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WASHINGTON, Jan. 9 /PRNewswire/ -- By stretching the capabilities of NASA's Hubble Space Telescope to the limit, astronomers photographed Polaris,the close companion of the North Star, for the first time.
"Hubble's exceptional pointing capabilities combined with the wonderful performance of its instruments allow scientists to see the universe in finer detail than ever before," said Michael Moore , NASA's Hubble program executive."It is that clear vision that makes these types of discoveries possible," he added.
The North Star is thought to be a steady, solitary point of light that guided sailors for ages, but there is more to this star than meets the eye. The North Star is actually a triple star system. While one companion is easily viewed with small telescopes, the other hugs Polaris so tightly that it has never been seen until now.
"The star we observed is so close to Polaris that we needed every available bit of Hubble's resolution to see it," said astronomer Nancy Evans of the Harvard-Smithsonian Center for Astrophysics, Cambridge, Mass. The companion proved to be less than two-tenths of an arc second from Polaris. That is an incredibly tiny angle equivalent to the apparent diameter of a quarter located 19 miles away. At the system's distance of 430 light-years from Earth, that translates into a separation of about 2 billion miles.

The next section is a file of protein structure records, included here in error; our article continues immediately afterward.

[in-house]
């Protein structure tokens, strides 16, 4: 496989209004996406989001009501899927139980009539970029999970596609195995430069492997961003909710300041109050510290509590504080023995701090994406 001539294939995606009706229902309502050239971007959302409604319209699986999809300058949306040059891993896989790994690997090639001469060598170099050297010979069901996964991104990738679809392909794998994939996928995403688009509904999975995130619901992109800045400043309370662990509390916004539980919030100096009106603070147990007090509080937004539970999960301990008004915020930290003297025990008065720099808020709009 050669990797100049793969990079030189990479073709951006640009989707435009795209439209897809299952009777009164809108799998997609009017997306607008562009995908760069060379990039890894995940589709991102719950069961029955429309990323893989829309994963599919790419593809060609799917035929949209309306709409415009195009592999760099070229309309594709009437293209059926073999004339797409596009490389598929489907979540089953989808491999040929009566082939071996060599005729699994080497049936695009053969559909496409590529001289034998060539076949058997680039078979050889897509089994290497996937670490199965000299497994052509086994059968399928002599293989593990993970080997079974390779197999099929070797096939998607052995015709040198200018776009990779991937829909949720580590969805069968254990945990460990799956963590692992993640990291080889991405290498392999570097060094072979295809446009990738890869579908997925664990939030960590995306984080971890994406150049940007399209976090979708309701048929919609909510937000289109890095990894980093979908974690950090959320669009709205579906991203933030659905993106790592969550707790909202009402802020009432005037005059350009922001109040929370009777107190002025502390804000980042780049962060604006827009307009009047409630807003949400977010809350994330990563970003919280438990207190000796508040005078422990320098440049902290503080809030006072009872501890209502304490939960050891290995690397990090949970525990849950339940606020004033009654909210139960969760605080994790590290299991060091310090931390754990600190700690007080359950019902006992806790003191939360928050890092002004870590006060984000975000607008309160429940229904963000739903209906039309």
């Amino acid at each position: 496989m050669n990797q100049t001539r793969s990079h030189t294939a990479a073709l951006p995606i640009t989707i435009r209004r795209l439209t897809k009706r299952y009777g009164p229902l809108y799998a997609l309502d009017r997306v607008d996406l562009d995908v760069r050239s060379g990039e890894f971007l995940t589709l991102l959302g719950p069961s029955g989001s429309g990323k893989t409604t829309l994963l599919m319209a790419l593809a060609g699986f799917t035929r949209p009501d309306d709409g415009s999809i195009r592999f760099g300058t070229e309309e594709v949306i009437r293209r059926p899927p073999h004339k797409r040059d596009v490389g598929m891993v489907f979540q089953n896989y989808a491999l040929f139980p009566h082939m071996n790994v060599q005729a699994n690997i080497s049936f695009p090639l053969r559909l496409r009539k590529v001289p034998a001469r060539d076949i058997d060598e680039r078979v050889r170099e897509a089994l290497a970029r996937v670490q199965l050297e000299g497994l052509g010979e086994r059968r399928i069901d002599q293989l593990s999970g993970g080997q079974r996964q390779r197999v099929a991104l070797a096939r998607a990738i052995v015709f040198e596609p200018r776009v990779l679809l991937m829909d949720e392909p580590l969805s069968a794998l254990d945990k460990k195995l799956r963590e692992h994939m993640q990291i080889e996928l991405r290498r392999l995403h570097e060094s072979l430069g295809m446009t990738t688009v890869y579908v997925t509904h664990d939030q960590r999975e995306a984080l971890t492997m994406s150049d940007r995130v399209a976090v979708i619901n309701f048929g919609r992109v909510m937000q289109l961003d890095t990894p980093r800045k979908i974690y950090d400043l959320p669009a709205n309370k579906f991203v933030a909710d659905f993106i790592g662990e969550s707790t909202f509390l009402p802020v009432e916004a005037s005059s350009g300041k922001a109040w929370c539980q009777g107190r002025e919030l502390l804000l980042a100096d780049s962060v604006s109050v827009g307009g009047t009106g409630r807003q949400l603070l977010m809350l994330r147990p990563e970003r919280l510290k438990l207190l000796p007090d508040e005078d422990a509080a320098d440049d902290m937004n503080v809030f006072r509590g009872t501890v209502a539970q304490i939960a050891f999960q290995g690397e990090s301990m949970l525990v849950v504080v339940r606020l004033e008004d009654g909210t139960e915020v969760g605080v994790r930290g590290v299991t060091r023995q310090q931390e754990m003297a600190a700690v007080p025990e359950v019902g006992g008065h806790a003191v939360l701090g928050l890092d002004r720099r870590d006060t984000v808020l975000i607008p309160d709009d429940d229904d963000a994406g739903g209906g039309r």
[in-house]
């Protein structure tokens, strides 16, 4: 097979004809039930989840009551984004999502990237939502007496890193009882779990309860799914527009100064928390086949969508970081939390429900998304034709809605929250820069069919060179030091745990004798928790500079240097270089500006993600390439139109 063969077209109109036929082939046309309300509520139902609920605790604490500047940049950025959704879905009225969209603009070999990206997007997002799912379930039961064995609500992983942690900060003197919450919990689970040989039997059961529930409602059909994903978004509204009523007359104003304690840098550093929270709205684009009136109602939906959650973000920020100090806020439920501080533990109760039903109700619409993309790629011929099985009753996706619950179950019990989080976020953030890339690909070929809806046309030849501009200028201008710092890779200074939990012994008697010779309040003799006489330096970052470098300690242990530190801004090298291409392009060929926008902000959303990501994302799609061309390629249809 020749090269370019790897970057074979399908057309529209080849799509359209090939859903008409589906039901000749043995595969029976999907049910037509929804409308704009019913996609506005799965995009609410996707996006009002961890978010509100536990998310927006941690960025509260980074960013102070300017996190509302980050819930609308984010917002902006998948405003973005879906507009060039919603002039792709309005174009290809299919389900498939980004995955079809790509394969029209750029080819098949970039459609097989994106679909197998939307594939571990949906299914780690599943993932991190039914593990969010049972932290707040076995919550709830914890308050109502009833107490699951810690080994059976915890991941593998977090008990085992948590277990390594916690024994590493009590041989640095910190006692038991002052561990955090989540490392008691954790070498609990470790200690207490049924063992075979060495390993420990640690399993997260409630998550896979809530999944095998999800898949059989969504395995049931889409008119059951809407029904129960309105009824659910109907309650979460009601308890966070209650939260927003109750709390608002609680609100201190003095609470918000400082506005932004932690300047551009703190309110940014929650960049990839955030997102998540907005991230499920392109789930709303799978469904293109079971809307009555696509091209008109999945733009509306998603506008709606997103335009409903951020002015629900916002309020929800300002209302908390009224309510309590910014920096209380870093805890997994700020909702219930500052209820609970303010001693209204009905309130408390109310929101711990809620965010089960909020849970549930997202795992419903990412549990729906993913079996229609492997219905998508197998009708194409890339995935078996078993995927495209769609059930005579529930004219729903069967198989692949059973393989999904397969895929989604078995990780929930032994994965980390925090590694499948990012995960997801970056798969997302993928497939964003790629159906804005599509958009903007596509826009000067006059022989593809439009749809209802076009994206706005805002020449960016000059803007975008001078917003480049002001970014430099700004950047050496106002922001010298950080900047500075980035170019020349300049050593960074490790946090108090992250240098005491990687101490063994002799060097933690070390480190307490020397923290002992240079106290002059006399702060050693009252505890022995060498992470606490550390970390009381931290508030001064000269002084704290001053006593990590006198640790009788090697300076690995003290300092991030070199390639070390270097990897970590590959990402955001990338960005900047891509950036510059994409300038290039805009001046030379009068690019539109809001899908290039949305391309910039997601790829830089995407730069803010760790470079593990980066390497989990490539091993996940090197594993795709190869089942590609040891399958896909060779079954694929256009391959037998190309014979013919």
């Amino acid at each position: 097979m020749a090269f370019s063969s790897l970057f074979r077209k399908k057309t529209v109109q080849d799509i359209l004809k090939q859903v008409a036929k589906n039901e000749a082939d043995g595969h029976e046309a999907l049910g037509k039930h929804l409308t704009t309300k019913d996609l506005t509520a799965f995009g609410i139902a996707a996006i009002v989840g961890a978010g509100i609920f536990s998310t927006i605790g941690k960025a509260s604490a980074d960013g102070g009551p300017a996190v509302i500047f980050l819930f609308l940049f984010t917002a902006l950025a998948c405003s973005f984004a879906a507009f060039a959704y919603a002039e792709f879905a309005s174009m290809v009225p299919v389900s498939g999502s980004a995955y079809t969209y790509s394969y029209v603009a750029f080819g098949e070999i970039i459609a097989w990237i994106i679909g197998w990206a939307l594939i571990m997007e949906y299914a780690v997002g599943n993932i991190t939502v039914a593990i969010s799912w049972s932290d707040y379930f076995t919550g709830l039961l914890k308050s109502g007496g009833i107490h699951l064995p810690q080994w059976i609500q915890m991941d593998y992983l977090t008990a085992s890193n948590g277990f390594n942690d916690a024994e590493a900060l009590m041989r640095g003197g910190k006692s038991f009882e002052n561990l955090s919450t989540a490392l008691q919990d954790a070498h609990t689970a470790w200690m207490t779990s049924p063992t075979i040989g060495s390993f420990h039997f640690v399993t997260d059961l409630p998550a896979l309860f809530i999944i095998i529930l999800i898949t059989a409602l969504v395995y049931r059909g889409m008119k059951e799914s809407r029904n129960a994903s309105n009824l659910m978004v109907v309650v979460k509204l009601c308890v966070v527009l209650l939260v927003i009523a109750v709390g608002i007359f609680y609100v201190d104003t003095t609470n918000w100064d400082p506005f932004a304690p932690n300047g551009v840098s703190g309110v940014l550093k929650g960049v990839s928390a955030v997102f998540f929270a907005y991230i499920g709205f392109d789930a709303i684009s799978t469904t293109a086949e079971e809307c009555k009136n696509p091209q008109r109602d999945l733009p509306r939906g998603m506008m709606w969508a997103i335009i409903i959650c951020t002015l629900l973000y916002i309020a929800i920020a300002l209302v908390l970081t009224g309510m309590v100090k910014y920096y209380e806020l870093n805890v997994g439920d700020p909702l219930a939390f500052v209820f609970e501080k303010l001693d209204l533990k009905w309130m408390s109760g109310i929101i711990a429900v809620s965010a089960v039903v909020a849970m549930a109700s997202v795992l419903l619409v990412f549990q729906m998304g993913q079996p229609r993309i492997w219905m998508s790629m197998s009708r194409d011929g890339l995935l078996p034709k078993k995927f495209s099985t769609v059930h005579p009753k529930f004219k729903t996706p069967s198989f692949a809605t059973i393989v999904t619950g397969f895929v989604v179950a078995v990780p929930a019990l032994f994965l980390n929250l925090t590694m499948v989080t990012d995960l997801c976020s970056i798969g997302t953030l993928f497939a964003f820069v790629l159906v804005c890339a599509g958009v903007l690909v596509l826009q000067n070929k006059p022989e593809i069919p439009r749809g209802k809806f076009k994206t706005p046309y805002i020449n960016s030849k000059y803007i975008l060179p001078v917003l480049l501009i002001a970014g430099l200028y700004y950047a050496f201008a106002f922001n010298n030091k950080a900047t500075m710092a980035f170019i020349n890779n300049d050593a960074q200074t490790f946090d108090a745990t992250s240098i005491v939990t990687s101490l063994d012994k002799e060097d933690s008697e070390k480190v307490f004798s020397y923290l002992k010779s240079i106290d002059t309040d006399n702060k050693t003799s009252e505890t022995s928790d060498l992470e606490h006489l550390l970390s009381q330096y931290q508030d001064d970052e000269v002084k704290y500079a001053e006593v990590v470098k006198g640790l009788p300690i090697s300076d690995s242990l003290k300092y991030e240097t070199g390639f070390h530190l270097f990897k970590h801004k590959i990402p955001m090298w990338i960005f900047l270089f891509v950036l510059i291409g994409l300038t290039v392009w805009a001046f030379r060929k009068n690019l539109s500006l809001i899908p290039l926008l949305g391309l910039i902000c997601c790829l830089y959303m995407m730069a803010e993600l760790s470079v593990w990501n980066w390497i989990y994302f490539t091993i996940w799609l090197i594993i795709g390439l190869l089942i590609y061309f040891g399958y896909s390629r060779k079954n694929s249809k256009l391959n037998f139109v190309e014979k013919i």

"The brightness difference between the two stars made it even more difficult to resolve them," said astronomer Howard Bond of the Space Telescope Science Institute, Baltimore . Polaris is a super-giant more than two thousand times brighter than the sun, while its companion is a main-sequence star. "With Hubble, we've pulled the North Star's companion out of the shadows and into the spotlight," he said.